How does a small cluster of similar cells in the brain that regulate breathing, appetite, and other functions?
The answer is that they are not as homogeneous. In recent years, scientists, including geneticist Susan Dimech from Harvard Medical School have identified different subtypes of serotonin neurons. Experts have identified two groups of neurons that help suppress aggression in male mice.
Opening to better understand the complex neural circuitry underlying aggression. "Serotonin neurons are sensitive to dopamine," - says Dimech, senior author of the study.
"There is evidence of interaction between serotonin and dopamine - she adds. - But now we have tied them to a certain group of cells. "
The authors suggest that dopamine accentuates aggression twice: on their own, as has been shown in earlier studies, but also due to the suppression of serotonin neurons that inhibit aggression.
Although the study was conducted only in mice, Dimech believes that surveillance will be similar in the case of man, partly because the corresponding area of the hindbrain is the same in all mammals.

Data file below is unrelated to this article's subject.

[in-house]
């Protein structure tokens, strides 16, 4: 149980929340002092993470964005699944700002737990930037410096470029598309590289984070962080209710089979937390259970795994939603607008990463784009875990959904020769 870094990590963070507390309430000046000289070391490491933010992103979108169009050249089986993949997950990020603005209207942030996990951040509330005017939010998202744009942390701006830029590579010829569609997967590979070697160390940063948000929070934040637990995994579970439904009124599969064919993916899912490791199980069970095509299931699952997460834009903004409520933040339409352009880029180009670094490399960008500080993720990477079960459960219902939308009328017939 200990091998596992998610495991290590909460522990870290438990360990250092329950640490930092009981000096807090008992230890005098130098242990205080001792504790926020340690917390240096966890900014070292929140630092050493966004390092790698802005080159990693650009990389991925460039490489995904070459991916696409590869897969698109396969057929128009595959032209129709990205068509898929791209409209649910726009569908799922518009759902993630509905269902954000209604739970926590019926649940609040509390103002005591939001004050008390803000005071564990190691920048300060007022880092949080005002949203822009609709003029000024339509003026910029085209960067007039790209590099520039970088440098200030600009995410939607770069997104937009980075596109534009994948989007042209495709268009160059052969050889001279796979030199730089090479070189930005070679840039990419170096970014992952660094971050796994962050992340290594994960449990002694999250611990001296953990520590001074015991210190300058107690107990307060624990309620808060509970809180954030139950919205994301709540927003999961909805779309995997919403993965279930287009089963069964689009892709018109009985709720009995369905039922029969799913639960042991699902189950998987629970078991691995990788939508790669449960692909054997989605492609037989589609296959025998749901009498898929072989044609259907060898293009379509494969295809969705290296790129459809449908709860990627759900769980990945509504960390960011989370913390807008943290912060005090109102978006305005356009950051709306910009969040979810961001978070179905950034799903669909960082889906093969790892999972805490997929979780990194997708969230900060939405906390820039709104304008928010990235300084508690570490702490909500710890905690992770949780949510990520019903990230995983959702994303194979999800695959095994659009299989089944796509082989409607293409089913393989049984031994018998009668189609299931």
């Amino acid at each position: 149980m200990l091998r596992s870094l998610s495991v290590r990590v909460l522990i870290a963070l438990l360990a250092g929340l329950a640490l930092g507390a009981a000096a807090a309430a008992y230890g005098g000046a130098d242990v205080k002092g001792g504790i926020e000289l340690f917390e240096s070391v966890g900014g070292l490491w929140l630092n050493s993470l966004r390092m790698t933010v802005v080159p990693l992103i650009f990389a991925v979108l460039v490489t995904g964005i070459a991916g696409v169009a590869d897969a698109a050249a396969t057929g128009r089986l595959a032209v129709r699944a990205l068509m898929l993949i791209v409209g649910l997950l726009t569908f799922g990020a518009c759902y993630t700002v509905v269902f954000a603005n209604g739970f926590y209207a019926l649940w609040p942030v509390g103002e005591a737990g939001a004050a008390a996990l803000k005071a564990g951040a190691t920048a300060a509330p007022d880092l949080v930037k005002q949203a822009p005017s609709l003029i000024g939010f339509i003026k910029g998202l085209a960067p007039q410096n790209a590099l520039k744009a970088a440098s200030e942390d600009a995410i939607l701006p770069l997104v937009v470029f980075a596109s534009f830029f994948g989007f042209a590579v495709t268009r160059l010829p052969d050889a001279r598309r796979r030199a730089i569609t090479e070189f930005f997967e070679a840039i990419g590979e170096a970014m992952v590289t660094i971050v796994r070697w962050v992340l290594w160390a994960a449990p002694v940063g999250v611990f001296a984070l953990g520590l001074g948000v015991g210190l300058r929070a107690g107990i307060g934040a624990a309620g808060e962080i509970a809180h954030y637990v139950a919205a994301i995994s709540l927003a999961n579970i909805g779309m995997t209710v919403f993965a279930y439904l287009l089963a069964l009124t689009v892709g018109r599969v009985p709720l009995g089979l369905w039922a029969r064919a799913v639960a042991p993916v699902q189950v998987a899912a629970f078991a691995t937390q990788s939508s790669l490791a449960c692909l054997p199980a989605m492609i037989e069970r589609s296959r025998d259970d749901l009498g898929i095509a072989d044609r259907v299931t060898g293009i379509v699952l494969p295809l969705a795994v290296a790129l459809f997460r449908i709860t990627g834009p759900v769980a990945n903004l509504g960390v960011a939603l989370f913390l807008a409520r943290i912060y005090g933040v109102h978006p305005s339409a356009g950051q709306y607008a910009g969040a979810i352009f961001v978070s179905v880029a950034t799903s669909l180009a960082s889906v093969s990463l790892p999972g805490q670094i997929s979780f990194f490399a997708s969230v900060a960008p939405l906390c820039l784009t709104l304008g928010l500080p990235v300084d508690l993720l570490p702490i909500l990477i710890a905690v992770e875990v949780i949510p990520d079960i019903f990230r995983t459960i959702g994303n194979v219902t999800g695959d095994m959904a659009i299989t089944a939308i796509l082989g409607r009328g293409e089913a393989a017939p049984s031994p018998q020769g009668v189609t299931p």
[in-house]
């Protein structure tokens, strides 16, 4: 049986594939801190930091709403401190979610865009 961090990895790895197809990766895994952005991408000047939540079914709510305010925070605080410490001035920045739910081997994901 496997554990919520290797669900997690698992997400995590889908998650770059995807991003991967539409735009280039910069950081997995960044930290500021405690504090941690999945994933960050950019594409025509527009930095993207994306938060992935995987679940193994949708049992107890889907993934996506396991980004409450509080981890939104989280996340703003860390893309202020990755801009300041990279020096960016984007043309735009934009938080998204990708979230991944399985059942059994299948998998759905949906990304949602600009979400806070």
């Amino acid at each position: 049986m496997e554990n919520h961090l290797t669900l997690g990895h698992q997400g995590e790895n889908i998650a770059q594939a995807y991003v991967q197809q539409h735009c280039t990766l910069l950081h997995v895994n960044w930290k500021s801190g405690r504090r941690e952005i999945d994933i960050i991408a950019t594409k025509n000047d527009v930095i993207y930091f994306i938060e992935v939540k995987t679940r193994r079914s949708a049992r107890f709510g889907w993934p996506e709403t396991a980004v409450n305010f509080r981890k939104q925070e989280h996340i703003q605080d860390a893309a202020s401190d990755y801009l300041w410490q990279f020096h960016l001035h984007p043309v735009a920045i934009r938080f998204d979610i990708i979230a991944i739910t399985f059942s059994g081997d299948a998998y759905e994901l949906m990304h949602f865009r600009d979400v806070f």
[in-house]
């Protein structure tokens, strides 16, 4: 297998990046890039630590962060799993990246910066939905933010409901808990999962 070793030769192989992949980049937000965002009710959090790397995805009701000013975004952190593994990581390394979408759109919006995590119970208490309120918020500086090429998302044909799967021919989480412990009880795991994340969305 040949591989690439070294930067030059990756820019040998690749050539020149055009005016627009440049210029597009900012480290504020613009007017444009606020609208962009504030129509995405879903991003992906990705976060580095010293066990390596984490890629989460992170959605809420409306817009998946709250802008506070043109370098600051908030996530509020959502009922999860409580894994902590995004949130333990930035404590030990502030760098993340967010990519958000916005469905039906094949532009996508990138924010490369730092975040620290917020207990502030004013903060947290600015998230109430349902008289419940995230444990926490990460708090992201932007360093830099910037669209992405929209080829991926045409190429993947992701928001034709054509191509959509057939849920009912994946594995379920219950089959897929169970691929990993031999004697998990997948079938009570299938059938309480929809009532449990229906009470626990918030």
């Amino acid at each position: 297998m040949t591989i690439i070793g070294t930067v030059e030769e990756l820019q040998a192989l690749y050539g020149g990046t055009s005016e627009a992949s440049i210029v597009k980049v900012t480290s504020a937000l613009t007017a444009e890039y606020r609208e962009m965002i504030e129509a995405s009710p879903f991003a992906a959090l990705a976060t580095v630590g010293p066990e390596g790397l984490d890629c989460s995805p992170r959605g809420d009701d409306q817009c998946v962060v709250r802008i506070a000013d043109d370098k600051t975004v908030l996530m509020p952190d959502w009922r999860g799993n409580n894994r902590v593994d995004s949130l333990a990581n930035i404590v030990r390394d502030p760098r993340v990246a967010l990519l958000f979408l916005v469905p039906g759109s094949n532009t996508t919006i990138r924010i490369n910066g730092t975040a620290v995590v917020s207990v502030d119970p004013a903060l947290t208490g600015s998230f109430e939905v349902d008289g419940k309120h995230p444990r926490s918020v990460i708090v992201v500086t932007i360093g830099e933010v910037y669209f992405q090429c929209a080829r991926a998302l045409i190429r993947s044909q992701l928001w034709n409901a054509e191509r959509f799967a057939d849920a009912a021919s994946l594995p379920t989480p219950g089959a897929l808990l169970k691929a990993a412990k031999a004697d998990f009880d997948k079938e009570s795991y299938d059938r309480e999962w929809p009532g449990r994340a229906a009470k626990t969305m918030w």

If the information is confirmed in humans, the results will lead to more accurate treatment of excessive aggression, which occurs, for example, schizophrenia.
Serotonin affects aggressive behavior in humans and animals. Recent studies have linked low levels of serotonin with a high probability of pathological aggression. Doctors sometimes prescribed serotonin reuptake inhibitors to increase its level in patients suffering from aggression. Attempting to adjust the behavior of one can affect breathing, mood, libido and appetite.
Dimech realized that if she could find out which neurons affect the aggression, could be developed procedures to reduce the undesirable side effects. A team of scientists began experimenting with blocking neurotransmitter release in laboratory mice group. As might be expected, according to become more aggressive and began biting compared with intact rodent systems serotonin, experimental mice.
As a result of research Dimech and other scientists have discovered two neurons: Drd1a / Pet1.
Dopamine: an unexpected effect
Mice in which one of these neurons was silenced, were more aggressive. The suppression of other subtypes of serotonin neurons had no effect.
The researchers found that most of the cells of serotonin, close to the DRD2 / Pet1, respond to dopamine in another way, increasing their activity. Dimech team did not detect dopamine receptors on the surface, with the result that it remains a mystery what the cells are doing and how dopamine acts on them. Further experiments showed that dopamine receptor DRD2 / Pet1 activated in adolescence.
Both subtypes of serotonin neurons differ from their counterparts in the most unexpected way. It is not yet clear why the mouse brain contains several types of serotonin neurons, each of which is active at different stages of development. It remains to be seen scientists.